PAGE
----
Watch Out: Second marriage without permission from first wife will lead you to jail in Pakistan
LAHORE – A man has been sentenced to three-month jail and Rs 5,000 fine for contracting second marriage without mandatory permission of first wife, according to local media.
Rabia Younas had filed a complaint against her husband Shoaib Zahid in Lahore’s Cantonment Courts, pleading that he contracted second marriage without obtaining her consent required under section 6 of Muslim Family Law Ordinance 1961.
After the woman’s counsel produced verbal and documentary evidence to prove the offence of the respondent, the Dawn reported, Magistrate Kashif Abbas handed down three-month imprisonment to the respondent and Rs5,000 fine.
Last December, in a similar case of second marriage without first wife’s permission, a man was sentenced to three months imprisonment and fined Rs 30,000 by a Rawalpindi’s civil court.
The convicted man’s wife Sajida Bibi had filed a petition in district civil court under Section 6 of Muslim family law, claiming that her husband Liaqat Khan had contracted a second marriage without her permission. However, Liaqat’s lawyer presented a divorce deed and other documents in the court as evidence and two witnesses who testified about his divorce before the judge.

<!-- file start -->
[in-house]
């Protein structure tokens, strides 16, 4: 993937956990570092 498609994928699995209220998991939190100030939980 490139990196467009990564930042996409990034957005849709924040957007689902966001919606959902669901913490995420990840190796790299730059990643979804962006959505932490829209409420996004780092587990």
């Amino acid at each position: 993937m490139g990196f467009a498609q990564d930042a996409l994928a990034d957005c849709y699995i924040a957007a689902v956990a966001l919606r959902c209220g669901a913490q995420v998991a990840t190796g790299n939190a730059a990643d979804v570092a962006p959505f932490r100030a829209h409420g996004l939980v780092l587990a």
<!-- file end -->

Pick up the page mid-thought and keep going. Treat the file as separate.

According to the divorce deed, Liaqat had divorced Sajida on June 1, 2017, and got married again on July 9, 2017, but Sajida rejected the divorce claim and said that Liaqat had fabricated the document. Upon this, the judge sent Liaqat to jail for three months.
But it was two years ago when for the first time a court in Pakistan had sided with the woman under a 2015 family law, and followed a petition by Ayesha Bibi, who said her husband, Shahzad Saqib, had wed for a second time without her approval.
On November 2, 2017, Judicial magistrate Ali Jawwad Naqvi announced the verdict in a Lahore lower court, ordering the man to serve a six-month jail term and pay a fine of Rs200,000.
The court rejected the man’s argument that he did not need her permission because his religion allowed him four marriages.
The Council of Islamic Ideology (CII), a body that advises the government on the compatibility of laws with Islam, has often criticised the demand for a wife’s written approval if her husband wants to remarry. But the CII’s recommendations are not legally binding.